Local elections are funny things at the best of times and while we wait for the results of those councils who delayed their count to today to see if the picture that emerged overnight holds true – No Labour meltdown, Tories hit the ‘magic’ 40% without making a convincing breakthrough and Lib Dems getting squeezed – Sandwell has managed to buck the national trend and deliver a result out of keeping with the overall tone of the night.
The headline story of the night, as David Nikel rightly observes, is that there is no headline story – the BNP failed to make any gains at all, even in their key target seat in Princes End.
David will, no doubt, not mind if I point out that, as a Lib Dem candidate, he came a somewhat distant second to Steve Eling in Abbey Ward (which also happens to be the ward represented by Bob Piper). Facing off against Steve was always going to be a tall order, not only is he the Deputy Leader of Sandwell Council, but as chair of the now concluded SRB4 programme in Smethwick (amongst other things), his guiding (political) hand is inextricably linked in the minds of the local electorate to the massive improvements in the local environment in recent years, especially the investment in the area’s public green spaces, which includes the jewel in the borough’s crown, Warley Woods. Annoying as the problems caused by litter can be in Bearwood, I do wonder a little at the wisdom of campaigning so heavily on the environment against someone with Steve’s track record.
If anyone visits the area and gets to see how much of an improvement there’s been in our local parks and amenities, they’ll certainly come to understand the frustrations that Steve, Bob, myself and other local residents share at Witless Whitby’s instransigence over renovations to Lightwoods Park, which although physically in Sandwell, is the legal responsibility of Birmingham City Council – which reminds me that BCC never did respond to my FOIA request for a copy of the title deeds to the park.
Unlike Bob, I can’t say I saw any signs of negative opposition campaigning in my own ward, which is right next to his, geographically speaking, largely because I saw no sign of any opposition campaigning in my part of the ward at all other than from the ‘Red and Green Alliance Party’ who got all of 66 votes.
Looking at the results in more detail, perhaps the unacknowledged story of the night is that of the desperately disappointing results for the Tories in Blackheath and Great Barr with Yew Tree, both of which exemplify precisely why Tory councillors were complaining bitterly about the breakdown of the cosy ‘status quo’ of recent times that ensured that they and BNP stayed out of each other’s hair in their respective target wards.
The Tories must have had high hopes of picking up Blackheath, having made gains in the ward from Labour at the last two elections, but the combination of a popular and well established sitting Labour councillor – Bob Price – and the presence of a BNP candidate who took 6oo+ votes, most of which appear to have come from the Tory/Anti Labour vote of previous years looks to have cost them their best chance of making a gain on the night.
Great Barr and Yew Tree looks like much the same story, if maybe a bit more depressing for the Tories, who not only lost a sitting councillor to the Lib Dems but rolled in a very poor fourth with, again, the BNP appearing to be the main beneficiaries of the collapse on the Tory vote.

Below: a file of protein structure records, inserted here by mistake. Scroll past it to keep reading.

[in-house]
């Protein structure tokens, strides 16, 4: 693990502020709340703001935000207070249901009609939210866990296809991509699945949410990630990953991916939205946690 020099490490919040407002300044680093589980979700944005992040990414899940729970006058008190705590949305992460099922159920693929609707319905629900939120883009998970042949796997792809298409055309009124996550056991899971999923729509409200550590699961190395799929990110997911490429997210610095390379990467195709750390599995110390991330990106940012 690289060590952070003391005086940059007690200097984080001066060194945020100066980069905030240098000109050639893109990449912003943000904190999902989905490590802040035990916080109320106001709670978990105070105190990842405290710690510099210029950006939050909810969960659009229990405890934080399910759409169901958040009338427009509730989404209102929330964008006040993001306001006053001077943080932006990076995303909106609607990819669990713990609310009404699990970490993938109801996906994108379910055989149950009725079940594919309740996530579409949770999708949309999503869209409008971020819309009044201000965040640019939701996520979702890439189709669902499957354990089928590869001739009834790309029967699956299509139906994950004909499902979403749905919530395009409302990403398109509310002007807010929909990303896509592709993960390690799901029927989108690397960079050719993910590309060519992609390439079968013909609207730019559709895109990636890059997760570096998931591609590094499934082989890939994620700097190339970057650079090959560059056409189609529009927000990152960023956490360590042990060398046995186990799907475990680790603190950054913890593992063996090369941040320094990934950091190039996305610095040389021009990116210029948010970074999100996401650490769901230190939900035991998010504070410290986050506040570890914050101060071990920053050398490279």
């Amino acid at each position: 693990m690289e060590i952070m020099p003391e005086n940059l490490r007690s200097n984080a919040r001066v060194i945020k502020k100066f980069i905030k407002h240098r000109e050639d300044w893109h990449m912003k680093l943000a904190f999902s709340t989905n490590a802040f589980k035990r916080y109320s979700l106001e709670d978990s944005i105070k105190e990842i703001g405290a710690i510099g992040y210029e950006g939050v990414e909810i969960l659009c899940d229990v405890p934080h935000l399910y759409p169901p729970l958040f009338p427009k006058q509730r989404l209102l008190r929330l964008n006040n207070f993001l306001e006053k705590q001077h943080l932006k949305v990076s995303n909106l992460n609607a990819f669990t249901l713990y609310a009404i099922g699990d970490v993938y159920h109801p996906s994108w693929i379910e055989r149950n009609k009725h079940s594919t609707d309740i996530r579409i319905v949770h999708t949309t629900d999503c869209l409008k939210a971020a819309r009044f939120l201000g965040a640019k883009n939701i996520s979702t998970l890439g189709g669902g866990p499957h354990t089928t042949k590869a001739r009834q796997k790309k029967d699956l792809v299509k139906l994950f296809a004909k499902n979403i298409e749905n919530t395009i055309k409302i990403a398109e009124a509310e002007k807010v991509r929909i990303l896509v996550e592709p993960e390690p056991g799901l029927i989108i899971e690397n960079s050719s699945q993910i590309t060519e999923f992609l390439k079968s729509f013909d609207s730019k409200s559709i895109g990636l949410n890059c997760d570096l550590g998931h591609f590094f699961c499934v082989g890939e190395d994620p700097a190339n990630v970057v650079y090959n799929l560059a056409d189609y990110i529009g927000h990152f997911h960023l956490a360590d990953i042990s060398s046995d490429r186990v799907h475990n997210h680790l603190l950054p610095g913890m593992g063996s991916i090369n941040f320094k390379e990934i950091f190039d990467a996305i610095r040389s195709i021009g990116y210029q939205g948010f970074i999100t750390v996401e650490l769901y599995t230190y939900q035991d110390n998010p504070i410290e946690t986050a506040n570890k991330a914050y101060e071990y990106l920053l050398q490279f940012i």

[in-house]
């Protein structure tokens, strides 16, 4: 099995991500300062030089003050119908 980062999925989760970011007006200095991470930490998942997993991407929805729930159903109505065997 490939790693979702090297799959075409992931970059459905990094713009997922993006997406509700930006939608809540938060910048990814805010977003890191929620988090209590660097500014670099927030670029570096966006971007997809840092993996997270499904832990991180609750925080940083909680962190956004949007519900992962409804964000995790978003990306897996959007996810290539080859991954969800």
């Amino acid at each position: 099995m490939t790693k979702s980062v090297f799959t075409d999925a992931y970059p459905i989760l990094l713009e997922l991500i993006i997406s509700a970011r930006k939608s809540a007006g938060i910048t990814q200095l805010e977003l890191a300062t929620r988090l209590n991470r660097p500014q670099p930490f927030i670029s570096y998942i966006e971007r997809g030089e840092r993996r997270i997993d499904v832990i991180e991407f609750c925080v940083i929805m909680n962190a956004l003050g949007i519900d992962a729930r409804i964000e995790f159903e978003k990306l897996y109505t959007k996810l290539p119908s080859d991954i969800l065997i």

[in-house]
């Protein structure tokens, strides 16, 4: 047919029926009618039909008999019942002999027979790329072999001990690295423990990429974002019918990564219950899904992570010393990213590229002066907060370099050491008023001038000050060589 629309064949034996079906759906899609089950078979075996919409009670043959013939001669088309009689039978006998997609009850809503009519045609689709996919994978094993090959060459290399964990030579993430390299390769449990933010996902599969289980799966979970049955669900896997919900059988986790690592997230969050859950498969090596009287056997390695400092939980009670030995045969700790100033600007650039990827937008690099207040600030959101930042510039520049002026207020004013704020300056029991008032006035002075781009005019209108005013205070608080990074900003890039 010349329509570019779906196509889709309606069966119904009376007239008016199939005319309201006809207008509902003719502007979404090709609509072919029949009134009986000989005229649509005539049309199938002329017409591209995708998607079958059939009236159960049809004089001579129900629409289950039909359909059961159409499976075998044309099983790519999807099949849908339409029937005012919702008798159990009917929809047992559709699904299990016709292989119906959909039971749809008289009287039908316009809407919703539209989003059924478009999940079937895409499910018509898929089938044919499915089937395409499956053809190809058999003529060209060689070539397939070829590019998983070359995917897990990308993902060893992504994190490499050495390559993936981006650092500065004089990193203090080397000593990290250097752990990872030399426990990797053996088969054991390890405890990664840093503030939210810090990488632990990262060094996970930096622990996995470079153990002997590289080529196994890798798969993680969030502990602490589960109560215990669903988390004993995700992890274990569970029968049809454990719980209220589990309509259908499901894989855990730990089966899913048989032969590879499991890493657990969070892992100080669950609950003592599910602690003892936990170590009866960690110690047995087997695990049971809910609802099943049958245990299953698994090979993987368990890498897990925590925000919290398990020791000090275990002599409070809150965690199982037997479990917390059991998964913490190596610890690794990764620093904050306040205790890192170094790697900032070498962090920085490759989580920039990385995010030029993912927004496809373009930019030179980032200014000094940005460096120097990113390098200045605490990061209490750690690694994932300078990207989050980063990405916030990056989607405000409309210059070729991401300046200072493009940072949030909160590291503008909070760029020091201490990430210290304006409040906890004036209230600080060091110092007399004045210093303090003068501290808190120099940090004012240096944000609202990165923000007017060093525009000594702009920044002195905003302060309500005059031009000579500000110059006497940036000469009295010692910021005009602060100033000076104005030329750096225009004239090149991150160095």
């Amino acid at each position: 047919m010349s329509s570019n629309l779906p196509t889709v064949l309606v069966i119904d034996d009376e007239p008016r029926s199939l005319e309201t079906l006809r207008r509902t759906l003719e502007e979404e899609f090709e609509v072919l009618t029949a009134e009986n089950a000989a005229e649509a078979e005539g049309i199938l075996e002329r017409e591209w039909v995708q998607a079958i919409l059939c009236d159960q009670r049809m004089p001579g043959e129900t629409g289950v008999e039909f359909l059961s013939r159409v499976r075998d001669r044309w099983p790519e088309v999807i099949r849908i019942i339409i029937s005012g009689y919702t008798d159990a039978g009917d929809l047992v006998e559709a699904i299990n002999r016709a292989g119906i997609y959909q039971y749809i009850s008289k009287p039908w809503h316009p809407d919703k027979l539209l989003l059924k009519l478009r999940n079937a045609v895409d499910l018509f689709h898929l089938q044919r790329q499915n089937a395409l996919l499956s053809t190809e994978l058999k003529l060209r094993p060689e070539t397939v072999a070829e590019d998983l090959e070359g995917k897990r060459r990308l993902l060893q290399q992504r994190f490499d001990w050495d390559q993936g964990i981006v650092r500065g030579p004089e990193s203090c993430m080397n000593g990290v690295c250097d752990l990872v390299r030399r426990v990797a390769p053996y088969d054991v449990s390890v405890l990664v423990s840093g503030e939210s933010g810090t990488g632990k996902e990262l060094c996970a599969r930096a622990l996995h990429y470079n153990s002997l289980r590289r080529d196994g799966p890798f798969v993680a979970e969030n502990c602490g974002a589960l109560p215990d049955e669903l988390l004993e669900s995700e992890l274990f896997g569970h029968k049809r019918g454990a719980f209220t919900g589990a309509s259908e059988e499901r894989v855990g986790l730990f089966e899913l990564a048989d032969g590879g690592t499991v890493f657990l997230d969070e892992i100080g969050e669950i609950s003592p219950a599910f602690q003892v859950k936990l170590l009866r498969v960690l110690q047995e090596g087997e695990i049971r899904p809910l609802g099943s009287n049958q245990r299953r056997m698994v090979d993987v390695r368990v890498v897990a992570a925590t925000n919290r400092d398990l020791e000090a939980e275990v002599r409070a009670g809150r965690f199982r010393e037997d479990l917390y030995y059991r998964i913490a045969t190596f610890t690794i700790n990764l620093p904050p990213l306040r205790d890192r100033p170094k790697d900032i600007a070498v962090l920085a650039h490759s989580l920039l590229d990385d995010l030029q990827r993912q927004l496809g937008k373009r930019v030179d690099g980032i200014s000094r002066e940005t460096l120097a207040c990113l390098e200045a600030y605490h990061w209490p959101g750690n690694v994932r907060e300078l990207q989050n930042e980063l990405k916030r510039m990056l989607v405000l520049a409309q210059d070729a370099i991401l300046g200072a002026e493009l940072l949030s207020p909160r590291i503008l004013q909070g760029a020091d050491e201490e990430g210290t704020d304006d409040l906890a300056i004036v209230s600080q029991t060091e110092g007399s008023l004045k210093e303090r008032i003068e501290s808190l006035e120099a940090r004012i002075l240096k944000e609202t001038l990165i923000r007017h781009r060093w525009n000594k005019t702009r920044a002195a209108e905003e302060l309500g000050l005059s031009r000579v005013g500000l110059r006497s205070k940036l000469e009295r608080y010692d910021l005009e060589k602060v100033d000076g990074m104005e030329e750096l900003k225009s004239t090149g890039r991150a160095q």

Labour’s one gain on the night, in St Paul’s ward in Smethwick, is another that reflects somewhat poorly on the state of the local Tory party. The ward is one the Tories made two gains in back in 2004, when all three seats were up, on the back of a nakedly communal election which lined up three Sikhs for Labour against three (newly acquired Muslims) for the Tories, at least one of whom, so I understand, has made some (rebuffed) overtures about crossing the floor since becoming a councillor.
This time out it was a Tory up for re-election, but not the one who won the seat in 2004, against a fresh Labour candidate, Pat Davies, who took the seat with a comfortable majority.
However if there is real story to tell about this election then it this…
One of the things I often here from people who’re a bit cheesed off with the local council is the suggest that what the ruling Labour group could do with is a bit more ‘serious opposition’.
My usual response to this tend to be ‘Serious? Competent would be nice for a change?’
Even a number of our councillors are wont to comment on the general poor state of the opposition parties in Sandwell and their inability to present a real challenge either at the ballot box or on the floor of the council chamber.
It says much about the parlous state of the local Tory party that in several wards where, for the first time, the BNP put up candidates at this election, it was largely they and not Labour who lost votes to the BNP. It may well have cost them a win in Blackheath, where the Tories have done well in the last two election from a solid community base built around the local trader’s association, and it did cost them a seat in Great Barr, although that’s somewhat less surprising as the area around the Scott Arms pub, on the Birmingham border, was at one time BNP/NF central prior to their move into Tipton. In several other seats, the BNP took a sizable bite out of the Tory vote, even pushing them down into third and fourth place in some wards.
To some small extent, the BNP, despite their failure to make any gains, have benefited from a small, racist vote that, in the past, has seen the Tories as the best available fit for their prurient views whether local Tories have actively courted that portion of the electorate or not. However, looking at the number of votes that the Tories lost to the BNP, it would be too simplistic a response to suggest that this stems either from local racists finding a more conducive political home or from Thatcherites jumping ship in protest at Cameron’s move to the centre, as long-serving Wednesbury councillor, Bill Archer, tried to suggest mere days before the election.
Despite their all too obvious deficiencies as a political party – and in the case of Cllr Simon Smith, especially, as a human being – the BNP are having some success in capitalising on local disillusionment with the mainstream parties. In the case of Labour, we’ve known this for a while. What we discovered last night was that its also happening to the Tories, for all that elsewhere the party’s fortunes have been improving. That is, I think, not a reflection on Cameron or on the national Tory party – what the local Tory are most pissed off with is the state of their own local party and their abject inability to function as a credible opposition – that, as much as any mid-term unpopularity that Labour is facing, is what has fed votes to the BNP in Sandwell.
Will any of this register with Tory Central Office, I wonder?